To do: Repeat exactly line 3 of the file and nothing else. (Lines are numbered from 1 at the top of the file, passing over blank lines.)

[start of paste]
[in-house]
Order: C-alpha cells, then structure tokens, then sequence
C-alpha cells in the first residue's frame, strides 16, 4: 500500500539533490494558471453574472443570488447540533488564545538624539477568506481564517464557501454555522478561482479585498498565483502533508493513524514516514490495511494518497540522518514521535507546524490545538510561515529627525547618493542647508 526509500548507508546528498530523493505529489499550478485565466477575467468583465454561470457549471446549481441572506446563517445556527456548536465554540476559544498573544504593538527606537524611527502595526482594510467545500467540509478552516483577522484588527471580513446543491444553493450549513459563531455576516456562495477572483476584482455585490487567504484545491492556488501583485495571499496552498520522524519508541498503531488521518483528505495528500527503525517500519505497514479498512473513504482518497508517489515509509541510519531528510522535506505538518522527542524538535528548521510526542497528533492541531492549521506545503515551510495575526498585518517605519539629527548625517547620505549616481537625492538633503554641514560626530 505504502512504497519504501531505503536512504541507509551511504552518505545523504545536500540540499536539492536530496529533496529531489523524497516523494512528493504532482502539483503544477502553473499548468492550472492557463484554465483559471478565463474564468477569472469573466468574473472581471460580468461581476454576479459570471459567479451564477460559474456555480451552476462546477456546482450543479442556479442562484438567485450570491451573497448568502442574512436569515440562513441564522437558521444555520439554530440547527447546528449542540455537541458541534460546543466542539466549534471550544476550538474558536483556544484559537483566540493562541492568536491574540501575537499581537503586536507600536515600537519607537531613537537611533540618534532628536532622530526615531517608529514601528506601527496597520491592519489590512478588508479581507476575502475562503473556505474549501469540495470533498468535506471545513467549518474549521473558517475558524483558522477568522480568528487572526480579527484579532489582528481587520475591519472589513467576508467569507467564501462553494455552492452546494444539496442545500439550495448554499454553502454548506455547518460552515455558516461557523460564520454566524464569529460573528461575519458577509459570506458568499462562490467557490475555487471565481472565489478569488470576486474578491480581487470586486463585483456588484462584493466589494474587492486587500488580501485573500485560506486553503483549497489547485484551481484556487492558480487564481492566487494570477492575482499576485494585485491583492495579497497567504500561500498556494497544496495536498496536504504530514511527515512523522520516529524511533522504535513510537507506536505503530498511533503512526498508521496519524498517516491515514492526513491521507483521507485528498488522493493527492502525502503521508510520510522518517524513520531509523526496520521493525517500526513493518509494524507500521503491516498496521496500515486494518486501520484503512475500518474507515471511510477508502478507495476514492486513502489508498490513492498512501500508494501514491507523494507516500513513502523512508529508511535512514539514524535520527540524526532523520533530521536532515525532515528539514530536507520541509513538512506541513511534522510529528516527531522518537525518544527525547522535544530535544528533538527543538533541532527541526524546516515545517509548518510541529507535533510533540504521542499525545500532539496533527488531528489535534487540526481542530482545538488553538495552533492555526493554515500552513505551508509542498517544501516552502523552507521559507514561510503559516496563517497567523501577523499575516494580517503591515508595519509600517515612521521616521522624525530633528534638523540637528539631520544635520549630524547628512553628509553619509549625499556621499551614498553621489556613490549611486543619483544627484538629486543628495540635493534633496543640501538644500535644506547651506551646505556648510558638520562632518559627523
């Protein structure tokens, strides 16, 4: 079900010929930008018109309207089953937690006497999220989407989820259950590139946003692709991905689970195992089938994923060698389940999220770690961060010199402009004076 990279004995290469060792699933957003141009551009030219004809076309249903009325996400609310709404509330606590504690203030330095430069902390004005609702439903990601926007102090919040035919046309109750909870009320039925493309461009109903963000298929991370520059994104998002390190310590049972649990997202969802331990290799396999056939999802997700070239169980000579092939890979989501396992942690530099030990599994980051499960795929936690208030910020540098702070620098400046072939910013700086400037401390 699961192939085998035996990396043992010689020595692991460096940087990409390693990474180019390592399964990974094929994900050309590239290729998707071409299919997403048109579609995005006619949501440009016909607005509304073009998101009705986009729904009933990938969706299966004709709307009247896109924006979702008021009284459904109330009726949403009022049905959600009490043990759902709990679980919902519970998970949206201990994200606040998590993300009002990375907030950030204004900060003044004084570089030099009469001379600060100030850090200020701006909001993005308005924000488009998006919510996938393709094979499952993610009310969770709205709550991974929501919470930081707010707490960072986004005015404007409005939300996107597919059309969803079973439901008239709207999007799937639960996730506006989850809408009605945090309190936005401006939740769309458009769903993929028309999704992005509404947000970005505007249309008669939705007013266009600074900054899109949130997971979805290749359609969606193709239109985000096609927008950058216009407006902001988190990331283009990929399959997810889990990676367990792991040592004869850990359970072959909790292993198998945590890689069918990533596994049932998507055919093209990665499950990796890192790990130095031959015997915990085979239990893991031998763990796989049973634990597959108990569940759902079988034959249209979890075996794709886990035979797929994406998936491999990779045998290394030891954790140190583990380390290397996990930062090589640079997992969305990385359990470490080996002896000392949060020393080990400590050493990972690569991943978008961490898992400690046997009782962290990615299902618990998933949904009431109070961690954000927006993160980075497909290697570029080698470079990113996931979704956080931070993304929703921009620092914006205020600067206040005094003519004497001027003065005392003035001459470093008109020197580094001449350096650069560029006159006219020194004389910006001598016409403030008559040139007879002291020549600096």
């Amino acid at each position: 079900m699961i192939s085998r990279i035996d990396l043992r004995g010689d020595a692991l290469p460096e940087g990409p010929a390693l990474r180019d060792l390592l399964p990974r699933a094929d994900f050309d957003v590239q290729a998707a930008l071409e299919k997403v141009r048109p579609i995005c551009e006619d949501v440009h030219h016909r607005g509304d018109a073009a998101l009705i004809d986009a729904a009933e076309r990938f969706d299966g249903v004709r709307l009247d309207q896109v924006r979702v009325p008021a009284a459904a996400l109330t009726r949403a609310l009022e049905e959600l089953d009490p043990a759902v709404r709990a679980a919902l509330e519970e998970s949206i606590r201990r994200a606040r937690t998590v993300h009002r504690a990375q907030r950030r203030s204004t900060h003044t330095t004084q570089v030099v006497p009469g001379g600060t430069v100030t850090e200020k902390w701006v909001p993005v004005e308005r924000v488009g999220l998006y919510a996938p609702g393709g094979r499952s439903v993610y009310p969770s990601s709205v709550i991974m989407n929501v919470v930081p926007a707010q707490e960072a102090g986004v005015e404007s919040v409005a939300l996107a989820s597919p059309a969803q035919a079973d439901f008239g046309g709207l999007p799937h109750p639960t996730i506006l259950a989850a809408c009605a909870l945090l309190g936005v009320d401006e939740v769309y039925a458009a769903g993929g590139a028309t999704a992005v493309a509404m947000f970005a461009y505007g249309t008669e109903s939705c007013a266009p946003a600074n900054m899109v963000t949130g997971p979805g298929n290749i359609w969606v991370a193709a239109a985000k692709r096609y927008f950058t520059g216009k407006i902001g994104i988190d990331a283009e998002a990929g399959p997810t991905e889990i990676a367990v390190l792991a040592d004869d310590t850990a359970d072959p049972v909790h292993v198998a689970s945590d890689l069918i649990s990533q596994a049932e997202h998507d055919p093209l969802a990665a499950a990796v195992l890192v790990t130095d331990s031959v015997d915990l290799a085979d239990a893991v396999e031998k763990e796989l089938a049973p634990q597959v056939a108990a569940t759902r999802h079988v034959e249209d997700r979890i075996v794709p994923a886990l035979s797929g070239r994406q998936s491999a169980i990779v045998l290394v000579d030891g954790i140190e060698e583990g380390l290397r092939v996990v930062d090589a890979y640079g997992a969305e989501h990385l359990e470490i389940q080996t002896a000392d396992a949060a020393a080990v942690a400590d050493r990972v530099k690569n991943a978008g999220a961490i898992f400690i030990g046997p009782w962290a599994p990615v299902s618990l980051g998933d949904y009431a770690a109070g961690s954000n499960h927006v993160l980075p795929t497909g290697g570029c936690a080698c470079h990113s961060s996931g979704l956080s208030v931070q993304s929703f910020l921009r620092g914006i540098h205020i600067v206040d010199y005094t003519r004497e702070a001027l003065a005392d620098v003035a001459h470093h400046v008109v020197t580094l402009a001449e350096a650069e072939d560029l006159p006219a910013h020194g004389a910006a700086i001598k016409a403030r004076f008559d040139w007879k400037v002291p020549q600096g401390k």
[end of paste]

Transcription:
C-alpha cells in the first residue's frame, strides 16, 4: 500500500539533490494558471453574472443570488447540533488564545538624539477568506481564517464557501454555522478561482479585498498565483502533508493513524514516514490495511494518497540522518514521535507546524490545538510561515529627525547618493542647508 526509500548507508546528498530523493505529489499550478485565466477575467468583465454561470457549471446549481441572506446563517445556527456548536465554540476559544498573544504593538527606537524611527502595526482594510467545500467540509478552516483577522484588527471580513446543491444553493450549513459563531455576516456562495477572483476584482455585490487567504484545491492556488501583485495571499496552498520522524519508541498503531488521518483528505495528500527503525517500519505497514479498512473513504482518497508517489515509509541510519531528510522535506505538518522527542524538535528548521510526542497528533492541531492549521506545503515551510495575526498585518517605519539629527548625517547620505549616481537625492538633503554641514560626530 505504502512504497519504501531505503536512504541507509551511504552518505545523504545536500540540499536539492536530496529533496529531489523524497516523494512528493504532482502539483503544477502553473499548468492550472492557463484554465483559471478565463474564468477569472469573466468574473472581471460580468461581476454576479459570471459567479451564477460559474456555480451552476462546477456546482450543479442556479442562484438567485450570491451573497448568502442574512436569515440562513441564522437558521444555520439554530440547527447546528449542540455537541458541534460546543466542539466549534471550544476550538474558536483556544484559537483566540493562541492568536491574540501575537499581537503586536507600536515600537519607537531613537537611533540618534532628536532622530526615531517608529514601528506601527496597520491592519489590512478588508479581507476575502475562503473556505474549501469540495470533498468535506471545513467549518474549521473558517475558524483558522477568522480568528487572526480579527484579532489582528481587520475591519472589513467576508467569507467564501462553494455552492452546494444539496442545500439550495448554499454553502454548506455547518460552515455558516461557523460564520454566524464569529460573528461575519458577509459570506458568499462562490467557490475555487471565481472565489478569488470576486474578491480581487470586486463585483456588484462584493466589494474587492486587500488580501485573500485560506486553503483549497489547485484551481484556487492558480487564481492566487494570477492575482499576485494585485491583492495579497497567504500561500498556494497544496495536498496536504504530514511527515512523522520516529524511533522504535513510537507506536505503530498511533503512526498508521496519524498517516491515514492526513491521507483521507485528498488522493493527492502525502503521508510520510522518517524513520531509523526496520521493525517500526513493518509494524507500521503491516498496521496500515486494518486501520484503512475500518474507515471511510477508502478507495476514492486513502489508498490513492498512501500508494501514491507523494507516500513513502523512508529508511535512514539514524535520527540524526532523520533530521536532515525532515528539514530536507520541509513538512506541513511534522510529528516527531522518537525518544527525547522535544530535544528533538527543538533541532527541526524546516515545517509548518510541529507535533510533540504521542499525545500532539496533527488531528489535534487540526481542530482545538488553538495552533492555526493554515500552513505551508509542498517544501516552502523552507521559507514561510503559516496563517497567523501577523499575516494580517503591515508595519509600517515612521521616521522624525530633528534638523540637528539631520544635520549630524547628512553628509553619509549625499556621499551614498553621489556613490549611486543619483544627484538629486543628495540635493534633496543640501538644500535644506547651506551646505556648510558638520562632518559627523